As part of our profiles of TIM people, let us introduce Valentina Tartari of Copenhagen Business School, in Denmark. Valentina, so…
What are your research interests right now?
I am interested in what I would broadly call “scientific knowledge creation”. I use the university context to inform strategy research about how individual-level mechanisms can affect not only the performance of those individuals, but also of organizations. One area I am increasingly interested in is scientists’ mobility, both between organizations but also between different countries. This allows us not only to better understand theoretically the interplay between individual and organizational mechanisms in the production of scientific knowledge, but also to participate in policy-relevant debates about circulation of skilled human capital across borders.
What do you think is your most exciting contribution to academia?
Exciting may be a bit subjective, but what I strive to do in my work is to show how we can productively use the university context to explore questions which are broader in scope, and may contribute to theory in innovation and strategy. Universities are large organizations, which, despite operating mostly in a not-for-profit logic, need to strategically maximize their utility function under budget constraints. They need to be strategic about their resources and their human capital, and they compete in national and international markets for resources, staff and students. I see many aspects of universities that make them ideal to answer big theoretical questions we have in our field, and I hope my work can contribute to show their value as an empirical context.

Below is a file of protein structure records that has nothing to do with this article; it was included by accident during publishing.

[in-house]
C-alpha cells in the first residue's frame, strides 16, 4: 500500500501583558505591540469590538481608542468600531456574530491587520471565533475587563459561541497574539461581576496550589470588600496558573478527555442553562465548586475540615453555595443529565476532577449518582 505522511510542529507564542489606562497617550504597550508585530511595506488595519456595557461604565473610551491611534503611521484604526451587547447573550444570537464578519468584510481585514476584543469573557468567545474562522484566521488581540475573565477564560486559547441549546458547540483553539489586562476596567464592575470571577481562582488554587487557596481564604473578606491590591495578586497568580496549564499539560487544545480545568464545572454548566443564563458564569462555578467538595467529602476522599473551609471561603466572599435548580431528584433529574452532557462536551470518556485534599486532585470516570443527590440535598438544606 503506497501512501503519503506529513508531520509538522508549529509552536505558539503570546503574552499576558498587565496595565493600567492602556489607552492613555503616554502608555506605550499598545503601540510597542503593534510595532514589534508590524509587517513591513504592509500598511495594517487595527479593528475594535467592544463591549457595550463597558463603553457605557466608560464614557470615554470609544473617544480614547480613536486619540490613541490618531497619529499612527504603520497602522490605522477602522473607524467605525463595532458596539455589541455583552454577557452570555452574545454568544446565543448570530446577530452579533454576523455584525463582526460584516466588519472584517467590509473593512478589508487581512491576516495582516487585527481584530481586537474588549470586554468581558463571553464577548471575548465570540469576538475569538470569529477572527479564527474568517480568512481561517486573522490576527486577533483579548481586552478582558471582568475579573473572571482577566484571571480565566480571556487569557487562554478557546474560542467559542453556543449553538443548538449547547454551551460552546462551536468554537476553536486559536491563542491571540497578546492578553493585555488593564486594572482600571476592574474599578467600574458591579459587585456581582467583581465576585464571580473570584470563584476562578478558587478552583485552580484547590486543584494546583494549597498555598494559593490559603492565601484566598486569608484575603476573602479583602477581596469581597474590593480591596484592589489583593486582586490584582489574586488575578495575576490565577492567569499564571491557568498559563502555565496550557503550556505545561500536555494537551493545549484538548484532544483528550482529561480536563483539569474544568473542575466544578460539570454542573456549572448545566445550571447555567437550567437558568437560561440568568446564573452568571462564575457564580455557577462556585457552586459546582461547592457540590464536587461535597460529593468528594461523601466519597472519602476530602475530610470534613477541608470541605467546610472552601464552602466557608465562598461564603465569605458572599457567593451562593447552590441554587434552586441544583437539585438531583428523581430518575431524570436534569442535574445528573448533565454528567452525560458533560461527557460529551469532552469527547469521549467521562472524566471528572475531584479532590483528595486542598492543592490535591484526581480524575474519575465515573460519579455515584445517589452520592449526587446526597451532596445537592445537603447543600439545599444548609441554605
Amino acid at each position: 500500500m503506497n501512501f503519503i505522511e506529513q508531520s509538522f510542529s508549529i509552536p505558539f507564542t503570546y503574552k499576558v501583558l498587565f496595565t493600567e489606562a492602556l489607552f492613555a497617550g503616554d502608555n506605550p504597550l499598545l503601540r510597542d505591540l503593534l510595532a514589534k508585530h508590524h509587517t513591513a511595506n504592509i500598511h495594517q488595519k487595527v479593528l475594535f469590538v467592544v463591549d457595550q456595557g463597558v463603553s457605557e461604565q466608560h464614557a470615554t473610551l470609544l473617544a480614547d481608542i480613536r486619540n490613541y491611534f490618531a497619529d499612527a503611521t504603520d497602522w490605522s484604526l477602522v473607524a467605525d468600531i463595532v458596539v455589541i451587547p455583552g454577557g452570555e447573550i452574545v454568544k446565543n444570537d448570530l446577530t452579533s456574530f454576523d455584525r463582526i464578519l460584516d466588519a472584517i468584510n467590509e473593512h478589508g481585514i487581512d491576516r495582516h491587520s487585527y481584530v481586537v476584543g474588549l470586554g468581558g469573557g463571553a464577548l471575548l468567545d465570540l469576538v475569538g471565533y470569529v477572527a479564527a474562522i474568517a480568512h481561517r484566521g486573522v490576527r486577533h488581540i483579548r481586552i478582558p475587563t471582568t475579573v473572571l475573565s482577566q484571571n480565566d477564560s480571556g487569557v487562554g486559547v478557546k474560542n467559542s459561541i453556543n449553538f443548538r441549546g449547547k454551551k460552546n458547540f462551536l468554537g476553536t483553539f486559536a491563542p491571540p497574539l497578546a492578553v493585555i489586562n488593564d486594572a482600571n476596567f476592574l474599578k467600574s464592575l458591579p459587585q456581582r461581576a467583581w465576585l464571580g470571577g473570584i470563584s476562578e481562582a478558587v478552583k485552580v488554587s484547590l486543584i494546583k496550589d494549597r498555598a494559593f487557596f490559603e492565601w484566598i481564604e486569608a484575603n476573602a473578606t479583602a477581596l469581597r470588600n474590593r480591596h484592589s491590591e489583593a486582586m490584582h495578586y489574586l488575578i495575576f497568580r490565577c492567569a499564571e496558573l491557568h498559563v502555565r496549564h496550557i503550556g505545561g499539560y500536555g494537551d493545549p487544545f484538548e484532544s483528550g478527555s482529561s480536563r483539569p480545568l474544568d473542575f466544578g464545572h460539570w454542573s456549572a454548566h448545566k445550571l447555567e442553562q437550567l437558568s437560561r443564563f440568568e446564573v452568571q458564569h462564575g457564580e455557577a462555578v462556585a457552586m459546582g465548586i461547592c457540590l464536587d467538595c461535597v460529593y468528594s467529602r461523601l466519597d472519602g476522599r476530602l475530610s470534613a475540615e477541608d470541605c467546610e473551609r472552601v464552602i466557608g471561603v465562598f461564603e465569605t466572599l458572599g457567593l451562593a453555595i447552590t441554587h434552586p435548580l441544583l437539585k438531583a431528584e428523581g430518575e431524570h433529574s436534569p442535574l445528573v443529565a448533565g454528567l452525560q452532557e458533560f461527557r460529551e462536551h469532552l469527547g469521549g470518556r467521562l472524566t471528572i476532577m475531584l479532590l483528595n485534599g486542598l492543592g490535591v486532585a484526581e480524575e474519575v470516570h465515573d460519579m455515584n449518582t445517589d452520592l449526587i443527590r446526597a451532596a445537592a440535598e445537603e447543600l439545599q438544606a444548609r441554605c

Tell us something personal about yourself.
As a busy academic and a mum, I have unfortunately not much time for developing my hobbies. When I can, I find baking and confectionery very relaxing and at the same time rewarding, as they require extreme precision and manual ability, and you get a result you can enjoy relatively quickly (as opposed to the years we spend with R&Rs!). I also love to scuba dive: I trained during my PhD, diving in the cold waters of the English Channel!
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